With one of the best solar chargers in your pack you should never have to worry about your outdoor tech running out of juice when you're off on an adventure. We've all been in a situation where we've been out in the wilds and had no photos to show for it thanks to a flat battery, and while it's easy to plug in and charge at home or in town, when you're miles from anywhere it's a whole other game.
While finding one of the best power banks can be a decent solution, if you're going to be off-grid for a while you'll still run out of power eventually (unless you want to weigh yourself down with multiple packs), and a solar charger should suit you better.
Even in the cloudy UK climate one of the best solar chargers can be a game-changer, while in sunnier climes they're the perfect way to keep your tech fully charged forever, with the added bonus that they're not too expensive as well as being eco-friendly.
With a wide range of options available you can find the perfect solar charger for your needs, whether it's for keeping your smartphone or hiking GPS fully juiced, supplying all the light you need in the evening, or ensuring you're never without a contact option in case of emergency. We've found all the best options available now, but first we have a little buying advice to help you choose wisely.
Best solar charger 2022: what to look out for
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The key question with solar chargers is how portable you want them to be. The Jackery 500 combination below might be enough to power a small house, but it weighs like one too. At the other end of the scale, small 7-10 watt panels will help top up a smartphone, but will only keep pace with demand in ideal, sunny conditions.
Linked to portability is the capacity you need – or in other words, what devices you plan to run. Phones, GPS units, action cameras and the odd tablet can get away with relatively small power packs and panels, while laptops and larger appliances will need serious amounts of power to operate. It's worth doing the maths by checking the device mains adapters and working out how many watts an hour (Wh) they use before choosing a solar charger, otherwise disappointment will often follow.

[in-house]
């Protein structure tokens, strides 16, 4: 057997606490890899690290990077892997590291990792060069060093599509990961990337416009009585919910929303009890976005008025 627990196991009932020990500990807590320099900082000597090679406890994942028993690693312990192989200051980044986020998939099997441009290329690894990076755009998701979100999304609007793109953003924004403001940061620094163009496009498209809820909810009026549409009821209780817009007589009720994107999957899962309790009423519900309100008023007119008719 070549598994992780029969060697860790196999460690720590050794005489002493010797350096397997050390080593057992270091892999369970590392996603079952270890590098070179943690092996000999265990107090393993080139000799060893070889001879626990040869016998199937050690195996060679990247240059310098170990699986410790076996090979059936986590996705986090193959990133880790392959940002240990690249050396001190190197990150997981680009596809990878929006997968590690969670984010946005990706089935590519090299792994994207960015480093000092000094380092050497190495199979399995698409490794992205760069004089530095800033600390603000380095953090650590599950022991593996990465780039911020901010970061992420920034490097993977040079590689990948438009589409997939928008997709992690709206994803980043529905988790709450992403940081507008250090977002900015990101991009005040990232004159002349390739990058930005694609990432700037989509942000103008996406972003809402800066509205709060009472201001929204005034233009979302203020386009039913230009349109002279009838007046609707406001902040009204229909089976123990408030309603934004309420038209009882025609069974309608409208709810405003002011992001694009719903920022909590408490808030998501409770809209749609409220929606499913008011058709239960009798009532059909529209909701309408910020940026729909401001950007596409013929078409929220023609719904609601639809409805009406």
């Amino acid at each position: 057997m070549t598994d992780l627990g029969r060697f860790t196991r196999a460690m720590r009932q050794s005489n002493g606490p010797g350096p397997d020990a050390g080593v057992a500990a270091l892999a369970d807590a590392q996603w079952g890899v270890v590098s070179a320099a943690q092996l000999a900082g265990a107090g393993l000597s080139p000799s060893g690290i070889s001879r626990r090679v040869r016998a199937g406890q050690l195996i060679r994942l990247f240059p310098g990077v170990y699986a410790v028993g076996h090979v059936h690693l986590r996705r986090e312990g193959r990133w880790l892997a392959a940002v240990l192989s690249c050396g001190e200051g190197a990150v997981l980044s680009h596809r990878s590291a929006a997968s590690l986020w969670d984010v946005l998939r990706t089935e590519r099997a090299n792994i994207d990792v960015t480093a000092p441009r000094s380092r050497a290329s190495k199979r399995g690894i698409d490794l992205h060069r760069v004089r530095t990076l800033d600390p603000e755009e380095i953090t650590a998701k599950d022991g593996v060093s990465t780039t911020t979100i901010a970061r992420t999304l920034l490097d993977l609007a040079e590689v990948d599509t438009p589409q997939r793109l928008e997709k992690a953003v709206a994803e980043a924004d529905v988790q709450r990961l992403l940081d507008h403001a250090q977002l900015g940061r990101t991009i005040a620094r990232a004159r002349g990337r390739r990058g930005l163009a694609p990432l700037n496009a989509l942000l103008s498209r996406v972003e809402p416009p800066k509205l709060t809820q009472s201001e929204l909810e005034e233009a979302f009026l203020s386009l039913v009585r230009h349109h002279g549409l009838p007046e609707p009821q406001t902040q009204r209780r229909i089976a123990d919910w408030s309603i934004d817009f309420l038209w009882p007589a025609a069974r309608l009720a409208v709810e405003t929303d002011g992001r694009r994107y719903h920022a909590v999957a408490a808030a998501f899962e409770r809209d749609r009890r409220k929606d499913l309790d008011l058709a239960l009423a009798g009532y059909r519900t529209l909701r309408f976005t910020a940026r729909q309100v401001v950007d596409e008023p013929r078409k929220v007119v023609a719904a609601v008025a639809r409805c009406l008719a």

A final thing to consider is ruggedness. While most outdoor solar chargers are fairly robust, some are more waterproof than others, for example. If you're planning very wet or dusty adventures then look for the relevant IPX rating to ensure you're not left powerless in the middle of nowhere.
We've chosen a wide range of the best solar chargers here, from large and powerful to small and lightweight, to suit all situations, from the campervan holiday to the extended trek. Read on for the very best solar chargers on the market today.
The best solar chargers 2022
The Jackery Solar Generator 500 package is a substantial chunk of hardware, but what it lacks in portability, it makes up for in potency. With a 100W solar panel to capture the sun's rays, and a massive 24Ah Li_ion battery, the combination will run pretty much anything from TVs to projectors to small blenders, and obviously phones, laptops and action cameras. The presence of a standard UK plug socket makes this pretty clear, but there's also a bank of USBs and car-style DC charger ports too, ensuring even the most specialised gadgets can be juiced up with ease. While the power pack is impressive, the solar panel also has direct outputs, so you can charge USB devices direct from the panel as a shortcut. At 6kg this isn't one for carrying into the wilderness, but as a complete off-grid powerstation that actually works, it's got a lot going for it.
The Decathlon Quechua Camping Solar Panel 50 W delivers a lot of bang for buck, with a decent 50W array linked to a small control box. This is a critical component, stopping phones going into safety mode by stabilising the output current. A pair of USB A ports will charge most smaller devices in double-quick time, given enough sunlight, and ingeniously the Quechua team have made the panel output cable nice and long (3.5m), so it can be sited outside a tent in the sunniest spot, and allow you to charge up inside. For under £130, that's quite a rounded package, albeit missing a battery pack.